Hell And High Water

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Another stirring incident that illustrates the riverman’s quickness took place at Upper Dam, which is below Mooselookmeguntic Lake, one of the Rangeleys. Ten boom sticks—the logs used to encircle a boom or log enclosure—held together by toggle chains had been carefully worked around lengthwise into the current above the dam, to be sluiced through for use below. The boat’s crew doing the work rowed hard to straighten out the boom before the powerful suction at the gate seized the forward end and pulled the line through with the speed of an express train. The last few logs, however, drew in upon one side of a narrow platform built as a V-shaped guide for the logs going through the sluice. Upon this platform four men were standing with pike poles to keep the logs running and straightened out. Suddenly a stray branch of dead wood caught between the toggle chains of the running boom, twisted out of the water, and swept down upon the men about knee-high. There was not a second for reflection; to be thrown into the whirling maelstrom that sucked through the gates meant death. The first man saw the danger, gave a cry of warning, turned and hurdled the flying stick, and came down catlike in his place. Instinctively, each of the others in succession did the same, no one losing his balance, and all landing rightside up and unhurt.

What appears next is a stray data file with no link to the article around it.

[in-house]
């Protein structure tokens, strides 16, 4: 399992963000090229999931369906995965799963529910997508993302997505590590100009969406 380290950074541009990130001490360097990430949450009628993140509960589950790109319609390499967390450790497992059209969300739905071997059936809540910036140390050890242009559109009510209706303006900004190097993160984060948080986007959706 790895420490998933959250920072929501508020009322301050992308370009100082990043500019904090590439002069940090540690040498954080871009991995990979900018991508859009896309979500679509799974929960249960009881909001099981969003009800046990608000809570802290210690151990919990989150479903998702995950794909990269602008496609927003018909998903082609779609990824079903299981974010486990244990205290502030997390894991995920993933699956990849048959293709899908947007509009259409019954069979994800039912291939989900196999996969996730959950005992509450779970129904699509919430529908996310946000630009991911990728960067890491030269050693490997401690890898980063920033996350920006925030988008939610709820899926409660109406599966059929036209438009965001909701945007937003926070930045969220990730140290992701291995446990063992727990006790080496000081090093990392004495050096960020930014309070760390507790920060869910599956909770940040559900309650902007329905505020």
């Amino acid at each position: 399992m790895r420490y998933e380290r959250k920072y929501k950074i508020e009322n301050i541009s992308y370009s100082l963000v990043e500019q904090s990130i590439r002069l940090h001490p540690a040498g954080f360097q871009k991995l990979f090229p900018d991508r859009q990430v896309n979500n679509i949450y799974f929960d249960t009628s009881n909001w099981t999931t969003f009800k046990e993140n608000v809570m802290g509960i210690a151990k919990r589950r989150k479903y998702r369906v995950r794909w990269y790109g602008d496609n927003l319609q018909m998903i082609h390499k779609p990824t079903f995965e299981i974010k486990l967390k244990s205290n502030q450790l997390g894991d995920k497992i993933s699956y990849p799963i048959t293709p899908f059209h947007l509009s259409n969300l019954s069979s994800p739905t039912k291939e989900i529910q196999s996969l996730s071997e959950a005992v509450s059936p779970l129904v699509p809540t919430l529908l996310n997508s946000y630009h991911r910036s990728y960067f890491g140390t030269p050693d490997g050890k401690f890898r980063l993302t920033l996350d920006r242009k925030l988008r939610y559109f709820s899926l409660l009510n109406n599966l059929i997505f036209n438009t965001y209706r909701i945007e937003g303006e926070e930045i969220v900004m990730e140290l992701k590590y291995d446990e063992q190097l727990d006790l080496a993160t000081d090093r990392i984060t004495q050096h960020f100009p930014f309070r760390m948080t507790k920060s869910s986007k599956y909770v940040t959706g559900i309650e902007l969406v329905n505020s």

All these qualities of balance, judgment, and quickness, plus endurance and physical strength, constituted the essential equipment of even the least expert man who would go on drive. But there was, in addition, a deep “log sense” that came only with experience, and to some men more than to others. The tendencies of currents, the effect of the water’s volume and swiftness, the places where jams are likely to form and why, how to avoid pile-ups, where they would break, the probable situation of the key log, rollway-breaking, dam-running, and a thousand other technical details—a knowledge of all these things marked the riverman who rose to the top of his profession.

Many people who saw the riverman only at his worst moments—in town, after the drive was in, unkempt, drunk, roaring and fighting—forgot that those moments of violent relaxation constituted only three weeks out of fifty-two in the man’s hard year. Most townspeople thought he must be weak in the head. That was not true. Many log-drivers did blow their hard-earned pay on wild sprees, but many more pocketed their wages and quietly went home to some New England farm to help with the haying. I have known others who went to Boston or Portland and spent the summer studying. Fred Noad, who started out carrying a cant dog (peavey) on his back like any ordinary riverman, ended up as Deputy Minister of Lands and Forests for Ontario. George Van Dyke, from the same start, became the wealthiest man in New Hampshire.

There aren’t any rivermen any more, and it is nice to know that a modern lumberjack is far better off economically than the old-time riverman ever was. But as Ernest Martin Hopkins, the late president emeritus of Dartmouth College, wrote to me, “I know he is a damned sight less interesting!”